[A] "To say that a thing is Constitutional is not to say that it is desirable"
(from Dennis vs. USA, a 1950 US Supreme Court judgment)
[B] "...
If what has been done is legislation, within the general scope of the affirmative words (i.e. of the Constitution) which give the power, and if it violates no express condition or restriction by which that power is limited, it is not for any Court to inquire further, or to enlarge constructively those conditions and restrictions."
(from a 1878 Indian case, R. vs. Burah)

I pick these up as well, because the judgment, as best as I can tell, goes on to specifically contradict this excellent advice. The decision is one which is "desirable" - although arguably not Constitutional - and was arrived at specifically by enlarging constructively the conditions & restrictions imposed.

(ii) Weasel Petting: From Para 9 of the judgment: 
Where the State must provide something in a manner to be determined by law, it need not actually provide the thing in question. It need only make a legal provision for it.

I'm sorry, but that's sheer sophistry to evade the duty imposed!

(iii) The MOTHER OF ALL Slippery Slope moments.
Normally, the government has had to fight the Court tooth & claw to push an agenda on the basis of Directive Principles over Fundamental Rights, so why the sudden willingness to accept this plank? I am not a fan of slippery slope or thin-end-of-the-wedge arguments, but this is one case where they seem justified. To accept the logic used below is to say farewell to all civil & political rights within our lifetimes!

[A] Such "provision by law" (from Art. 21A / quote from Para 9 above) can be examined to see if it imposes on Fundamental Rights, and if it does, it must be seen whether the imposition is one which is permitted - a "reasonable restriction" as in Art. 19. 

I'm sorry, but even a student knows that "reasonable restriction" is a test under Art. 19, specifically because the text of Art.19 provides for it. There is, for instance, no reasonable restriction on Art. 14, especially when it is read as a guarantee of due process or a bar on arbitrary action. Instead there are the specific exceptions created by Art. 15 & 16 (which is one reason why, though Art. 14 has never been amended, 15 & especially 16 have seen numerous changes) & the doctrine of Intelligible Differentia. At the other extreme, there can be any number of restrictions on Art. 21, provided that they are imposed through the process required & to the extent determined by law. (And before Art. 14 came to be a due process clause, that "procedure established by law" could well have been arbitrary. After all, the decision in ADM Jabalpur v. Shukla in 1976 essentially said no procedure was needed during Emergency.) The point being made is, if you do determine that a law imposes on a Fundamental Right, then that ought to be the end of the discussion. It cannot. If it falls within the specified exceptions, the determination is that it DOES NOT infringe upon the right in question!

Of course, having introduced Art. 21A as a Fundamental Right, we've put ourselves in a fix. What happens when a law (ostensibly) to enforce one Fundamental Right is challenged for infringing another. Is there a hierarchy between Fundamental Rights as well? To answer this, the court came up with:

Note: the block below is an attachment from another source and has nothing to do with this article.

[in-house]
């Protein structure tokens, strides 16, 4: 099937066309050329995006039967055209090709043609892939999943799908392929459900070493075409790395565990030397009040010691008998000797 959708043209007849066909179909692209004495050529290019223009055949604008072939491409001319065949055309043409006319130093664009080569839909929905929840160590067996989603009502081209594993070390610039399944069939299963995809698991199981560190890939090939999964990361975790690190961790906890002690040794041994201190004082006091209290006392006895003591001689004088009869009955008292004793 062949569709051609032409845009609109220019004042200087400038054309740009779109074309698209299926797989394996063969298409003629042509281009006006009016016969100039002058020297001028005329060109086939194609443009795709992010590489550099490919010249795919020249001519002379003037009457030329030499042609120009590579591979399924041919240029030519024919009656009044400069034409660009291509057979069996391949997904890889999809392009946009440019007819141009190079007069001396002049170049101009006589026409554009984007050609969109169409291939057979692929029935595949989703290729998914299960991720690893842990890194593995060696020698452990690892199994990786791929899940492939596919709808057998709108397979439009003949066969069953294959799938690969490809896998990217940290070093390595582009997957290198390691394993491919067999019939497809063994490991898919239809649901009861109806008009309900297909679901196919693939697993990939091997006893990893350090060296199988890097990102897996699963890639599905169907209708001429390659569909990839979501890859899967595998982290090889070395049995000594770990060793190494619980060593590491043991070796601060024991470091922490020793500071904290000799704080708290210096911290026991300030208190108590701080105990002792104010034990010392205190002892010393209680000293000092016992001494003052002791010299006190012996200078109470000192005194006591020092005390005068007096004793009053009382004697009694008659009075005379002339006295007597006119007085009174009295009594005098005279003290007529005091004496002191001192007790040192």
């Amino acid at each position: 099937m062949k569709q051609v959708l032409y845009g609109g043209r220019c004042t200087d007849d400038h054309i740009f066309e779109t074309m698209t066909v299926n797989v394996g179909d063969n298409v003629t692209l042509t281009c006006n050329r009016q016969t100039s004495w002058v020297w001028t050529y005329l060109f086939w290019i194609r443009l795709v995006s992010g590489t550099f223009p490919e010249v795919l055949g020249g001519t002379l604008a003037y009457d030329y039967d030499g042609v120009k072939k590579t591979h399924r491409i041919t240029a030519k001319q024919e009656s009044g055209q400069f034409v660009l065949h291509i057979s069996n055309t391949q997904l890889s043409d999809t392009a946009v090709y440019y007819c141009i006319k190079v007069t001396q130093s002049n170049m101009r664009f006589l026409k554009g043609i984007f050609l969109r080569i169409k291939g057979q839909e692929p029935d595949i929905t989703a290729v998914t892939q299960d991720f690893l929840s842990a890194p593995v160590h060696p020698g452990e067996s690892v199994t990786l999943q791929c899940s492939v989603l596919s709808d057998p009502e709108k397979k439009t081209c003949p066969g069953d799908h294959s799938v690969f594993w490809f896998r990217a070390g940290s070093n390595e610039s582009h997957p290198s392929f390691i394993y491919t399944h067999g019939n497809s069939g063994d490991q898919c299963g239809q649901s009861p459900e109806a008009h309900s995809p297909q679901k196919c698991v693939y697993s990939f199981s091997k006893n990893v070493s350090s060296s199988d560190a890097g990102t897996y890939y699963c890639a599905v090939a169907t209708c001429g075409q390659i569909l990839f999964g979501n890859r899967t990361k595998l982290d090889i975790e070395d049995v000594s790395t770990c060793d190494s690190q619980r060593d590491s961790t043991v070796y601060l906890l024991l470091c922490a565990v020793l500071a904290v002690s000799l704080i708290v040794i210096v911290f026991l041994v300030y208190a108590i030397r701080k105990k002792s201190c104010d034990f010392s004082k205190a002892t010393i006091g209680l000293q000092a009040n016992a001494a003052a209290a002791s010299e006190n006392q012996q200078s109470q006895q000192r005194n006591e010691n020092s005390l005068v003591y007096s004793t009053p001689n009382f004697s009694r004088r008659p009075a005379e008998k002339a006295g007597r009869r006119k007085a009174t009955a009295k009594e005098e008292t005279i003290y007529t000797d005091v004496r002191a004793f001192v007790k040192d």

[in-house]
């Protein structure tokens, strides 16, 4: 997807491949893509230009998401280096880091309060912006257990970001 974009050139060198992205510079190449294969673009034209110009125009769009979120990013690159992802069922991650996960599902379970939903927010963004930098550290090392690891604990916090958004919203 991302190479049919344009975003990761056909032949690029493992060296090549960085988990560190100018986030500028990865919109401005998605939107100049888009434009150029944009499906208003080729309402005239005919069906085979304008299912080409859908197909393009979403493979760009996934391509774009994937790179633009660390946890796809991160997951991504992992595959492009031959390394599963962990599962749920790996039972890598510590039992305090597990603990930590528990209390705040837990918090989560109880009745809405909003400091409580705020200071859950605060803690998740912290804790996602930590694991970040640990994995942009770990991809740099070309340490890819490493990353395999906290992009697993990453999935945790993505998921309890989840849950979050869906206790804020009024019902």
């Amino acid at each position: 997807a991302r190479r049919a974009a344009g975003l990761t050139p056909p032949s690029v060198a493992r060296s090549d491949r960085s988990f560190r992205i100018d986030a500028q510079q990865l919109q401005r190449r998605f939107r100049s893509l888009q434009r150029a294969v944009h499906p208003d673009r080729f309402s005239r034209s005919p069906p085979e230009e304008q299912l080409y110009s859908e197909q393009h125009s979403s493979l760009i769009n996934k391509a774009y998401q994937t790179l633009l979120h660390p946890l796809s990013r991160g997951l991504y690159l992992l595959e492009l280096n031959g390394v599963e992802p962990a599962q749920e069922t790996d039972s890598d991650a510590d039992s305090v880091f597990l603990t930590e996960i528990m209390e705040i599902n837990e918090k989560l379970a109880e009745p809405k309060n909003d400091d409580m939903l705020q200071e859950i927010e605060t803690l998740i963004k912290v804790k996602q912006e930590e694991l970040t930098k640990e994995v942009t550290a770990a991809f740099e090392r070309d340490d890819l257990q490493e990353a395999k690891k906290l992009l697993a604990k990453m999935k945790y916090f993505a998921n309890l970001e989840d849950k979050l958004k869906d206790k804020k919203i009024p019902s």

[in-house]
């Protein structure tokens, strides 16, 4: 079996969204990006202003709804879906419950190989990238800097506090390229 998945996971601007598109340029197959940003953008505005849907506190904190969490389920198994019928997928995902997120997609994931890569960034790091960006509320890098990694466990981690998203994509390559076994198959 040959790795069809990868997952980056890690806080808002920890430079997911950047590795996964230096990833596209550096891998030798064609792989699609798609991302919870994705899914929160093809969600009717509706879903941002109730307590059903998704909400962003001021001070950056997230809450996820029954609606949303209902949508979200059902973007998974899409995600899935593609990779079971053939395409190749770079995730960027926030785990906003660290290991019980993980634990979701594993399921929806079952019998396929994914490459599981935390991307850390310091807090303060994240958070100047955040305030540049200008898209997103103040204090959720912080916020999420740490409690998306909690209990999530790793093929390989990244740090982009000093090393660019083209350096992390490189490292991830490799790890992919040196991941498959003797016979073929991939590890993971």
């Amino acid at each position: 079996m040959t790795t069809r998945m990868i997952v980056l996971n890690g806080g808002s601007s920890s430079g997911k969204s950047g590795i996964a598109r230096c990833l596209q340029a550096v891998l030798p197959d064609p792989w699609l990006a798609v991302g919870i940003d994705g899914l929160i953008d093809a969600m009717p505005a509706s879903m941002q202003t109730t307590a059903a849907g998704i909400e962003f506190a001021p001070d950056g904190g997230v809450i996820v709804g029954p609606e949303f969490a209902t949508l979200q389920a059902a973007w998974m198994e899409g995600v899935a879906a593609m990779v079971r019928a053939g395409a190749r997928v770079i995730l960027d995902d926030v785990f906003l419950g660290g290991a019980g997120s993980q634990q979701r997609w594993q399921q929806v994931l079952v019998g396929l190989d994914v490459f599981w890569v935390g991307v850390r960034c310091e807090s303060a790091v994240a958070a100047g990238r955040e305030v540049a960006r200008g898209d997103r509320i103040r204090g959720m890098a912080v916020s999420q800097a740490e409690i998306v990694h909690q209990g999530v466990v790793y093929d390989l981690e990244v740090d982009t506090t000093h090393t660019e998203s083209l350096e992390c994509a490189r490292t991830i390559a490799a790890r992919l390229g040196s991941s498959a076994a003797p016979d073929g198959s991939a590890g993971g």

[B] "
In this connection, the first and foremost principle we have to keep in mind is that what is enjoined by the directive principles (in this case Articles 41, 45 and 46) must be upheld as a "reasonable restriction" under Articles 19(2) to 19(6)."

I'm sorry, WHAT? Rarely have I seen a more dangerous statement, or one that more precisely misrepresents the nature of both Fundamental Rights & Directive Principles. Jurisprudentially, we recognise negative rights & positive (or enabling) rights. Some Fundamental Rights are negative rights. They are prohibitions or restrictions on actions of the State (& often of private individuals as well). Others are enabling rights, which the State must strive to provide to its citizens. Usually, the former are civil & political rights, the latter are economic, social & cultural rights. So, Art. 14, 19 & 21 in particular are powerful negative rights, although Art. 15, 17, 18, 20, 22, 23 & 24 all prohibit specific actions by the State or citizens. Art. 25-30, by contrast, are enabling socio-cultural rights.

Art. 16 & 31 are rather telling provisions peculiar to India: they are expressly written exceptions to the negative rights introduced & amended by successive governments to protect (from the scrutiny of Art. 13 & 32) such items on their agenda as could not survive the challenge of those negative rights: reservations in public employment & land acquisition policy. And yes, such actions have usually been justified on the grounds of seeking to give effect to Directive Principles of State Policy. This is because the Directive Principles represent that body of enabling rights which we cannot yet afford to implement. Art21A migrated from Directive Principles to being a Fundamental Right precisely because (this government appears to believe) we can afford it - or perhaps that we cannot afford to ignore it any longer. Sweden, I believe, recently guaranteed its citizens broadband internet access - & perhaps one day India will do that as well.

This should serve to clarify the relation between Directive Principles & Fundamental Rights. Namely, that a State must try & secure all the former WITHOUT infringing on any of the latter. Or, in the simplest terms, the State must try to do all it can to secure such rights, EXCEPT what it is forbidden to do.